Attractions and Places to Visit in Pitlochry, Blair Atholl, Aberfeldy, Dunkeld, Rannoch
Highland attractions, unique to this part of Scotland include castles, Queens View probably the most photographed view in Scotland, to the Scottish Crannog Centre, a unique recreated lochside dwelling on Loch Tay.
Other highland attractions that are unique to Highland Perthshire are the Hermitage at Dunkeld described as “one of the most elaborate furnished decorative garden buildings in Scotland,” to the Blair Atholl Watermill, the oldest working watermill in Scotland.You will find all the details on all the highland attractions below.
The Dunkeld Hermitage, was created by John Murray the 3rd Duke of Atholl, in the mid to late 18th century as part of his home. Ossian's Hall was built in 1757-58, to spark excitement as a viewing platform for the dramatic falls of the River Braan. Today it has not lost any of its splendour, the sight of salmon leaping the falls, all add to the visit. Run by the National Trust for Scotland. It is located just off the A9 heading north after the Dunkeld, a £2 per car parking fee helps maintain the grounds. A 1km walk from the car park through some magnificent Douglass Fir trees, some of the tallest trees in Britain. Open all year round.
The Highland Chocolatier has a dedicated free entry chocolate visitor centre, where you can learn about the wondrous ways of turning cocoa into the most sought after and adored of all confections. Multiple video screens, tell the story of chocolate from how cocoa is grown on a Caribbean cocoa plantation, how it is harvested, fermented, and processed to chocolate sculpting, at a pioneering chocolate production co-operative in Grenada. You can pre-book a tour or take one of the new audio guided chocolate tastings. In the retail area, customers can pick and choose their own selection or, order online. Open 7 days all year.
The Atholl Palace Hotel Museum is all about hotel life some 140 years ago. The 15 minute film 'The Story of The Atholl Palace' is excellent. It tells the story of the hotel and how it was built in the grand Scottish Baronial Victorian style with turrets and cantillations. You hear about the strict temperance principles of the 1870s, the benefits of healthy clean air and the stories of the people who built, worked at and stayed at the hotel. Open every day, all year, from 10am to 5pm. Ask at the reception desk for directions.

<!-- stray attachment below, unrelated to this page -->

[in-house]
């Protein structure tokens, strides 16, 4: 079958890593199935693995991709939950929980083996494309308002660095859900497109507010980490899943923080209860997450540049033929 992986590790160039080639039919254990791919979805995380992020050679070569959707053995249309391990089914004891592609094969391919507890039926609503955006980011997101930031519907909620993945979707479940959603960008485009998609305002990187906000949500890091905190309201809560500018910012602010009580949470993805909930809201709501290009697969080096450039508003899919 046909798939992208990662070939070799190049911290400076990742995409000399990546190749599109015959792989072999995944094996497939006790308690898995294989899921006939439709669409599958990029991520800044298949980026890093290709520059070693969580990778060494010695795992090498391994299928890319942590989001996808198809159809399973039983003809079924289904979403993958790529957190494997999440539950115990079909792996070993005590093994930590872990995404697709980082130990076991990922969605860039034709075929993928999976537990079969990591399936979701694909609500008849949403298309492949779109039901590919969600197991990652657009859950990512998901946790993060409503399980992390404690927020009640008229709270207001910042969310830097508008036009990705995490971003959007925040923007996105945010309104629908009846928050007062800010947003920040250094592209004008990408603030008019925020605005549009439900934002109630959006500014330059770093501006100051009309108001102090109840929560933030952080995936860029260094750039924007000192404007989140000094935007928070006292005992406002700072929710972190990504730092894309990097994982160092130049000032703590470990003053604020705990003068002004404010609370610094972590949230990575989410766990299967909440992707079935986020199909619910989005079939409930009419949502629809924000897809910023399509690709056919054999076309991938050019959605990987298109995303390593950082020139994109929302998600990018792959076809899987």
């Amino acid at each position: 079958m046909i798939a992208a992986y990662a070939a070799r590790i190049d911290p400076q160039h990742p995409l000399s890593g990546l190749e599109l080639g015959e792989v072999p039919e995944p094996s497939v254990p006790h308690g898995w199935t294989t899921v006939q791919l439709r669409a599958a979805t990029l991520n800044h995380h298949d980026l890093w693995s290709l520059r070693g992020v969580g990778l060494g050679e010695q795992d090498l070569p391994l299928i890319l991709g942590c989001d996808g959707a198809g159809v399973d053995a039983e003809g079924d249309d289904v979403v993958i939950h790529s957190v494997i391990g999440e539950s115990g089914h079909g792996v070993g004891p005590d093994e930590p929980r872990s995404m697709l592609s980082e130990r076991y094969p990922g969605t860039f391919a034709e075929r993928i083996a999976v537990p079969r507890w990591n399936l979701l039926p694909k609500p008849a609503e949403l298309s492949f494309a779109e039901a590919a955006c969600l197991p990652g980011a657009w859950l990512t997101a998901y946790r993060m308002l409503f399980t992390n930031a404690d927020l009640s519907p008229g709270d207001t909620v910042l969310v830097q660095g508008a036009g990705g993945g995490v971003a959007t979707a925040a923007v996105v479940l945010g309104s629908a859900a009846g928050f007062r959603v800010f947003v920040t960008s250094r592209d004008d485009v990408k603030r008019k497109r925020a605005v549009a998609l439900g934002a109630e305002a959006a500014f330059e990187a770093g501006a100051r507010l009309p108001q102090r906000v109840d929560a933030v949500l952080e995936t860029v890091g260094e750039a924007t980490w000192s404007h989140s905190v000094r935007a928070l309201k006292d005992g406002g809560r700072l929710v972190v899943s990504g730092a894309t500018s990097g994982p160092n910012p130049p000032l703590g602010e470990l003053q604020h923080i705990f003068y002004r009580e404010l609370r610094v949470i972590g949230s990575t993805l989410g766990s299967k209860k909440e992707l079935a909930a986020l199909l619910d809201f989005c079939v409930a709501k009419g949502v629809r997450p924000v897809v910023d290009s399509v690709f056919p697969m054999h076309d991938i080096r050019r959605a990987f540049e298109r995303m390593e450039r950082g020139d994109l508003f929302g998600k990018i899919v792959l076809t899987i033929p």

Blair Atholl Watermill is one of Scotland's oldest working water mills dating back to 1590's, one of just eleven working watermills still operational in Scotland. You can watch it, free of charge, (provided there is enough water to turn the water wheel) as oatmeal and flours are stoneground for sale and for use in its own tea room, for its bread, buns and cakes. The Watermill’s tearoom has an excellent reputation for its lite meals, teas and coffees. Open 30th March to 31st October from 9.30am to 4.45pm (last servuing 4.30pm)
Bolfracks Garden is an ornamental garden with its origins dating back to the mid 18th century. It is renowned for their impressive collections of rare and unusual plants, including a superb collection of rhododendrons, azaleas, acers, old fashioned roses and an array of herbaceous perennials. Visitors are welcome to bring a picnic to enjoy at one of the many tranquil spots in the garden. Bolfracks Garden is a member of Scotland's Gardens Scheme. Open from 1st of April through to 31st October each year.
Queens View is probably the most photographed view in Scotland, with very easy access along a short specially constructed path, allowing the view to be accessed by wheel chair users too. The small shop which offers a good selection of inexpensive Scottish gifts. The Café offers excellent teas, coffees, cakes and lite meals. The £2 per vehicle parking fee, helps cover the costs for upkeep and maintenance of this very popular site. Queens View is a short drive (approximately 15 mins) from Pitlochry. Open all year.